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The income statement is the financial statement that

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The income statement is the financial statement that reports a company's revenues andexpenses and the resulting net income. While the balance sheet is concerned with one point in time,the income statement covers a time interval or period of time. The income statement will explain partof the change in the owner's or stockholders' equity during the time interval between two balancesheets. Net income is computed as follows:NET INCOME = REVENUESOPERATING EXPENSESREVENUES:the mechanisms where income enters the company (note that revenue andincome are not the same thing--they are used here to describe each other in basic termsonly).EXPENSES:the costs of doing business. Examples include: salary expense, rent, utilitiesexpense, and interest on borrowed money.NET INCOME: is the amount of money that a company earns after covering all of its costs.2.2EXPANDED ACCOUNTING EQUATIONThe expanded accounting equation provides more details for the owner's equity amountshown in the basic accounting equation. The expanded accounting equation for a sole proprietorshipis: Assets = Liabilities + Owner's Capital + RevenuesExpensesOwner's Draws.The expanded accounting equation allows you to see separately (1) the impact on equityfrom net income (increased by revenues, decreased by expenses), and (2) the effect of transactionswith owners (draws, dividends, sale or purchase of ownership interest).This equation sets the foundation of double-entry accounting and highlights the structure ofthe balance sheet. Double-entry accounting is a system where every transaction affects both sidesof the accounting equation. For every change to an asset account, there must be an equal change toa related liability or shareholder’sequity account. It is important to keep the accounting equation inmind when performing journal entries.2.3 DOUBLE ENTRY BOOKKEEPING SYSTEMDefinition of Double-Entry SystemThe double-entry system of accounting or bookkeeping means that for every businesstransaction, amounts must be recorded in a minimum of two accounts. The double-entry system alsorequires that for all transactions, the amounts entered as debits must be equal to the amountsentered as credits.Debits and credits may be derived from the fundamental accounting equation. They resultfrom the nature of double entry bookkeeping. Two entries are made in each balanced transaction, a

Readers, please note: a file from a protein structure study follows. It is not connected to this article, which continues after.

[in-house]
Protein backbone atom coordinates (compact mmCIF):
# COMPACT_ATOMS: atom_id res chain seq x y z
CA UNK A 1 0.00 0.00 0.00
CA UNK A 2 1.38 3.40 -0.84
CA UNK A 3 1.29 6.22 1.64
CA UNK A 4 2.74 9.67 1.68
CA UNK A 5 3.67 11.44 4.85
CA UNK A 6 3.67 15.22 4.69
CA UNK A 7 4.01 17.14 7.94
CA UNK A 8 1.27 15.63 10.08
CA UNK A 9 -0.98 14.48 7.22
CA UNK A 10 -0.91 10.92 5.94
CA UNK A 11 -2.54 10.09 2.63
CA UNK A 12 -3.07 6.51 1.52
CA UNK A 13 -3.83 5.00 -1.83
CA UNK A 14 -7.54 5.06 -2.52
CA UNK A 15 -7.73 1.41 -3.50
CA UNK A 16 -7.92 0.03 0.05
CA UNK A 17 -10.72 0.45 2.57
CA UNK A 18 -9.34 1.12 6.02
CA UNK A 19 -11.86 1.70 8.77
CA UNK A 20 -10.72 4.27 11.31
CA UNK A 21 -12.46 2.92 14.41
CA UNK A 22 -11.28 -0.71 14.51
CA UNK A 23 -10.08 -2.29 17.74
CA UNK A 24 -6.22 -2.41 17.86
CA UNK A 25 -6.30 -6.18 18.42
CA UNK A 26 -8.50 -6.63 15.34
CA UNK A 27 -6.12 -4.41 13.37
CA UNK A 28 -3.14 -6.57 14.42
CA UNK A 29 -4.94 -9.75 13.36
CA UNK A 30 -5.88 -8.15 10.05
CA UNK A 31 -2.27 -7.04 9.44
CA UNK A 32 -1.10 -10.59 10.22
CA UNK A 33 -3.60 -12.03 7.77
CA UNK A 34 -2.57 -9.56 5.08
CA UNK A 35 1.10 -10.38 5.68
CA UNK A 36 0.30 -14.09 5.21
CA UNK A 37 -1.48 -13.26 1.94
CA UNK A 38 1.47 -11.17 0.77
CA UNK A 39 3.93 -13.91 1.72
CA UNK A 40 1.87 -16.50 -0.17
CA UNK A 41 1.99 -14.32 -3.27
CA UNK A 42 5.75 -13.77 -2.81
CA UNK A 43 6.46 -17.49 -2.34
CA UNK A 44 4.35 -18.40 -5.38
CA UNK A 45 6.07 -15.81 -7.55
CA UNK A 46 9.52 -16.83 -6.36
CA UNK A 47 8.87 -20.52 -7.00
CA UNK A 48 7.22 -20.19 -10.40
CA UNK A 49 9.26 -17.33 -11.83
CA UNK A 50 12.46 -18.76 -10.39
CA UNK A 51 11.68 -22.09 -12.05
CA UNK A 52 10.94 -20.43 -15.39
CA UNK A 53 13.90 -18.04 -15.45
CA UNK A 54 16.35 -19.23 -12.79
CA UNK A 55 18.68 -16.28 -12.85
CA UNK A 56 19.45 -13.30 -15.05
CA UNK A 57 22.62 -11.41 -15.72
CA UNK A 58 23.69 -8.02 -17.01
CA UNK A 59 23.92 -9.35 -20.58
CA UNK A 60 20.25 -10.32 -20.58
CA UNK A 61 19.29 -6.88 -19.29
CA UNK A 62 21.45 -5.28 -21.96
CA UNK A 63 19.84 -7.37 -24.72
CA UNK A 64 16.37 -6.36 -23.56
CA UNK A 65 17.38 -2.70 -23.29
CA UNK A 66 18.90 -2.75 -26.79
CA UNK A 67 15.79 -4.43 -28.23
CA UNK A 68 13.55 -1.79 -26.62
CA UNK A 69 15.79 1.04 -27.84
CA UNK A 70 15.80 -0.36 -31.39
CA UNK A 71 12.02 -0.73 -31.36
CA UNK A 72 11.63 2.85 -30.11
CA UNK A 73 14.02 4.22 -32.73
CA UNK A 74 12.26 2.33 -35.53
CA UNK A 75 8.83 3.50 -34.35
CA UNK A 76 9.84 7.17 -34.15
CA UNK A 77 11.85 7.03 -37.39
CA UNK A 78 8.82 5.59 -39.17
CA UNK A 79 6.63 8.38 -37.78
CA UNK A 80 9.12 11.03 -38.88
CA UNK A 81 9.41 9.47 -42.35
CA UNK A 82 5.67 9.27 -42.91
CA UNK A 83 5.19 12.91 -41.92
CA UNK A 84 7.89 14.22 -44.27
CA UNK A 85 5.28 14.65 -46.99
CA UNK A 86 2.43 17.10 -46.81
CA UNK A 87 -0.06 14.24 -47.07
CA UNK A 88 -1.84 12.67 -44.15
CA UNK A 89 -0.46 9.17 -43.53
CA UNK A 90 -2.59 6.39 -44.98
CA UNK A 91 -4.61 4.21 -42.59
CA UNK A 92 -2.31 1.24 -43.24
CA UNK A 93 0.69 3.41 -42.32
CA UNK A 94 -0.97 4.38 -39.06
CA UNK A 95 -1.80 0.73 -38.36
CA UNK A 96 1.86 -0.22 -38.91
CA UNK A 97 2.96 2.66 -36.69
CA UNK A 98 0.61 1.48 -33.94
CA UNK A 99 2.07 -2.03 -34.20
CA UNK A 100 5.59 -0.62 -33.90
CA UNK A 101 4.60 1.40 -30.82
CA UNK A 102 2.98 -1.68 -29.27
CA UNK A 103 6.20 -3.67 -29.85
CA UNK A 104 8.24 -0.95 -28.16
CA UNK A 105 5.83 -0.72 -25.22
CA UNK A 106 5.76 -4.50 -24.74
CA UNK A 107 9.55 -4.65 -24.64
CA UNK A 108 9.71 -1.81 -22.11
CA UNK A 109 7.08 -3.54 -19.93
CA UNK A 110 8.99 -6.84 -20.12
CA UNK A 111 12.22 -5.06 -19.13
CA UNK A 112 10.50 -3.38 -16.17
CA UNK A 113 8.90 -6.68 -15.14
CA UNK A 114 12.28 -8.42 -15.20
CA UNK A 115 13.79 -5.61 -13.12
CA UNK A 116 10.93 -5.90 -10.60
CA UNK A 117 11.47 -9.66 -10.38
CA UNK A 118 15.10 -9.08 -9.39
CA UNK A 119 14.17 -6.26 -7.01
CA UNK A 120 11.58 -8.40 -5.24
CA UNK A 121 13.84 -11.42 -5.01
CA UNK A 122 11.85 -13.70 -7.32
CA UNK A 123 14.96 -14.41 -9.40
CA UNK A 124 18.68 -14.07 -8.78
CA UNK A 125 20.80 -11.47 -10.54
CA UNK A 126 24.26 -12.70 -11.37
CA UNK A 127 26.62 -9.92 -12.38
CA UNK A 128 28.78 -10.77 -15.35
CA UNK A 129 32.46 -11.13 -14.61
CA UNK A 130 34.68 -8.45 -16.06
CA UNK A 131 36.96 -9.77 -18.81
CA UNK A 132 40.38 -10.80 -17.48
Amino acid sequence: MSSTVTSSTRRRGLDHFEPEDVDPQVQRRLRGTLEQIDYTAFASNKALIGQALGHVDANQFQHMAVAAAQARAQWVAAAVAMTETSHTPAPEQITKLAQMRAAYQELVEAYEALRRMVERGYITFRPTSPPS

Learning Module for Independent Learning21debit and a credit. This allows the accounts to be balanced to check for entry or transactionrecording errors.Rules of Debit and CreditAn account will have either a "normal credit balance" or a "normal debit balance", dependingon the type of account. The normal balance indicates which side of the account the amount goes towhen the account balance increases. Assets, Expenses and Withdrawals have normal debitbalance, while Liabilities, Owner’s Equity, Contra-assets, and Revenues have normal credit balance.

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